MAPUTO (Reuters) - Mining company Rio Tinto (RIO.L)(RIO.AX) has suspended coal shipments from northwest Mozambique after the opposition Renamo party, a former guerrilla group, threatened to disrupt the Sena railway “coal corridor” to the Indian Ocean.
Although no attacks have been reported on the line, which snakes through 600 km (375 miles) of jungle from the coal fields in Tete province to the port of Beira, gunmen killed at least two people in ambushes on main roads in the region this week.
The attacks started two days after a public declaration of hostilities by Renamo last week that raised fears of a return to civil war in the southern African nation, two decades after the end of a 16-year conflict in which one million people died.
“We have paused our operations on the rail line while we assess the current situation in Mozambique,” Rio Tinto said in a statement to Reuters.
Production at the company’s Benga mine was continuing, it added.
Brazilian rival Vale VALE5.SA, which is investing $4 billion in coal mines near Tete and is the main user of the Sena line, said it was still using the track but had increased security.
“We are alert, observing the events, avoiding unnecessary exposure in zones of potential conflict and interacting with other companies looking to obtain the best information possible,” Vale said in a statement.
Rio’s decision is the first concrete sign of economic fallout from the campaign by Renamo, which says it has missed out on an economic boom in the last decade based on massive foreign investment in the coal sector and off-shore natural gas.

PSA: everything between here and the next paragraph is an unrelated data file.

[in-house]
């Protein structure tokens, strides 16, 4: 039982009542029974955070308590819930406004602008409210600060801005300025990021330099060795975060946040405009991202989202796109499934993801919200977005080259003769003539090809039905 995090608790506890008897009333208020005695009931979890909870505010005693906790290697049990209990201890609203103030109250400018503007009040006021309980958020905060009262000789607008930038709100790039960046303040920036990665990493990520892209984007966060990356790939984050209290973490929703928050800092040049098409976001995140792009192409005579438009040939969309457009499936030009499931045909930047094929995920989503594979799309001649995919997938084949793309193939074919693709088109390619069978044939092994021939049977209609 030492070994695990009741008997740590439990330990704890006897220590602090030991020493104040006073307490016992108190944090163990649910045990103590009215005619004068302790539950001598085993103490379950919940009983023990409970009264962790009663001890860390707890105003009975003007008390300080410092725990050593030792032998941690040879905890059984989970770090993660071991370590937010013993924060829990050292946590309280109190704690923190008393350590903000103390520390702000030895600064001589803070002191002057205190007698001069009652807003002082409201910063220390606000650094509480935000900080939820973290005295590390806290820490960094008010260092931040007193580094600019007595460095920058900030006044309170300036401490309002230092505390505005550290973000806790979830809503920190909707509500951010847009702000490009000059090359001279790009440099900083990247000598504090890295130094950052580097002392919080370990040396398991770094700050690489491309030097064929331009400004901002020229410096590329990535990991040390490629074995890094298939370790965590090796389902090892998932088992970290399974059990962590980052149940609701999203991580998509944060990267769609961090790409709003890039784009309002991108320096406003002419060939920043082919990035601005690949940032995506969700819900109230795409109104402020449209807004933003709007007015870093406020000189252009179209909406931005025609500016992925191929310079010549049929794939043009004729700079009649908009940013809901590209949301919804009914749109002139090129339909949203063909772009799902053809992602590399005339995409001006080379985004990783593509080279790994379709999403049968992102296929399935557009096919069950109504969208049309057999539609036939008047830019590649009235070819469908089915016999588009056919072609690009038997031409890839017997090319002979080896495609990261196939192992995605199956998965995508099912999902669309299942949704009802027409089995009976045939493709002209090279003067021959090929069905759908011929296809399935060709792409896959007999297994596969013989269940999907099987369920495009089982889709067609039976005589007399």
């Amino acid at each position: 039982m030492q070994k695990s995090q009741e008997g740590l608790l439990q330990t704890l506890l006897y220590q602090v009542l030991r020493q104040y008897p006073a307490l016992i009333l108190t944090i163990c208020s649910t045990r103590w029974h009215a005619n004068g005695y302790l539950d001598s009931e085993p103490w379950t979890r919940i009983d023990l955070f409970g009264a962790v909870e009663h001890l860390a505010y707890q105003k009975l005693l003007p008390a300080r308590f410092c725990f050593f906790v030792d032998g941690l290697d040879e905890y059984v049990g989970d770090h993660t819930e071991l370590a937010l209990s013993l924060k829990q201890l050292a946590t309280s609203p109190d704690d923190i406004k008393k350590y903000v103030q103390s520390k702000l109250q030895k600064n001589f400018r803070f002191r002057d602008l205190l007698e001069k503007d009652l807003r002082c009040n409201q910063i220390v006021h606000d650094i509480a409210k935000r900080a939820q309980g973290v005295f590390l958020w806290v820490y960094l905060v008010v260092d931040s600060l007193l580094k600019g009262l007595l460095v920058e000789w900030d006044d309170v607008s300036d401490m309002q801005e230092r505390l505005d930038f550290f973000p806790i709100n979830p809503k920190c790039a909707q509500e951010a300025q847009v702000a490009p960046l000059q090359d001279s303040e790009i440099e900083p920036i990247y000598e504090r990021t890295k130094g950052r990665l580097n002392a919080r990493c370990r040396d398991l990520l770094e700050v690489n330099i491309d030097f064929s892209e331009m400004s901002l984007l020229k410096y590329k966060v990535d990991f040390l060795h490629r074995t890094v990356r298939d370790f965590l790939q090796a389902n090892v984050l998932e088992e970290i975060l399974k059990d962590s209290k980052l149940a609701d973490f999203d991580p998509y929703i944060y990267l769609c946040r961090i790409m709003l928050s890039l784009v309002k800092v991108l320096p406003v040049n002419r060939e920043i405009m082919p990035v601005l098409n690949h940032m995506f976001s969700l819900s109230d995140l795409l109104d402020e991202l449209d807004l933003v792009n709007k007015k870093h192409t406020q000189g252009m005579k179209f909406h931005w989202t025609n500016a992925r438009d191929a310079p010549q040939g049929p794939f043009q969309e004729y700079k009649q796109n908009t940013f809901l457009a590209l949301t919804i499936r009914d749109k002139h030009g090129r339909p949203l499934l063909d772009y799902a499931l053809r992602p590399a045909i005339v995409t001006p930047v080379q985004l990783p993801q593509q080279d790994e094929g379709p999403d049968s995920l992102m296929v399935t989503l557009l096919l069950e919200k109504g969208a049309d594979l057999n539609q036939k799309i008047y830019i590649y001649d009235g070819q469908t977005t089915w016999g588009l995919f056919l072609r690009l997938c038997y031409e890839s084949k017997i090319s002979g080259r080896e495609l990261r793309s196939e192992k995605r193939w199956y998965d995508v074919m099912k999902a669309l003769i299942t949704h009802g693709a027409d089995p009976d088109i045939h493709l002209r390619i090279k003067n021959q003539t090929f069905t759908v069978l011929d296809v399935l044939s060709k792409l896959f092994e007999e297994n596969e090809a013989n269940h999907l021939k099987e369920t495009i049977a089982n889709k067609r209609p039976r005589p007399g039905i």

The former guerrilla movement, founded in the mid-1970s with the backing of white-ruled Rhodesia and apartheid South Africa, is demanding political reforms, including a shake-up of the election commission, as a condition for halting its attacks.
For the last two months, Renamo and Frelimo, the formerly Marxist ruling party, have held talks about talks on political reform but made no headway.
Speaking on Tuesday, the 38th anniversary of independence from Portugal, President Armando Guebuza played down the seriousness of the violence, saying a few isolated incidents did not mean an end to peace.
“The government remains firm in its determination to find an answer to these questions through dialogue,” he told reporters.
The army is already escorting convoys of vehicles on main roads in central Sofala province and foreign embassies have told tourists to avoid all but essential travel to the region, Renamo’s wartime stronghold.
However, in a sign of a possible olive branch from the security forces, Army Chief of Staff General Paulino Jose Macaringue was replaced by General Graça Tomas Chongo, a general believed to have good relations with Renamo.
“He enjoys their support,” said Mozambique expert Alex Vines at London’s Chatham House think tank. “The government is considering its options, while seeking further talks. The dangers for both sides of miscalculation are high.”
Mozambican media said passenger services had also been reduced on the Sena line, which runs past Renamo’s base in the remote Gorongosa mountains, from where guerrillas launched frequent attacks on the tracks during the war.
Analysts say a slide back into the all-out conflict that crippled Mozambique in its initial years of independence is unlikely, not least because Renamo lacks the capacity for a sustained fight.
However, Renamo is thought to have as many as 1,000 men under arms with the ability to wage a limited insurgency that could damage infrastructure and unnerve investors lining up to pour billions of dollars into the energy and mining sectors.
Additional reporting and writing by Ed Cropley; Editing by Angus MacSwan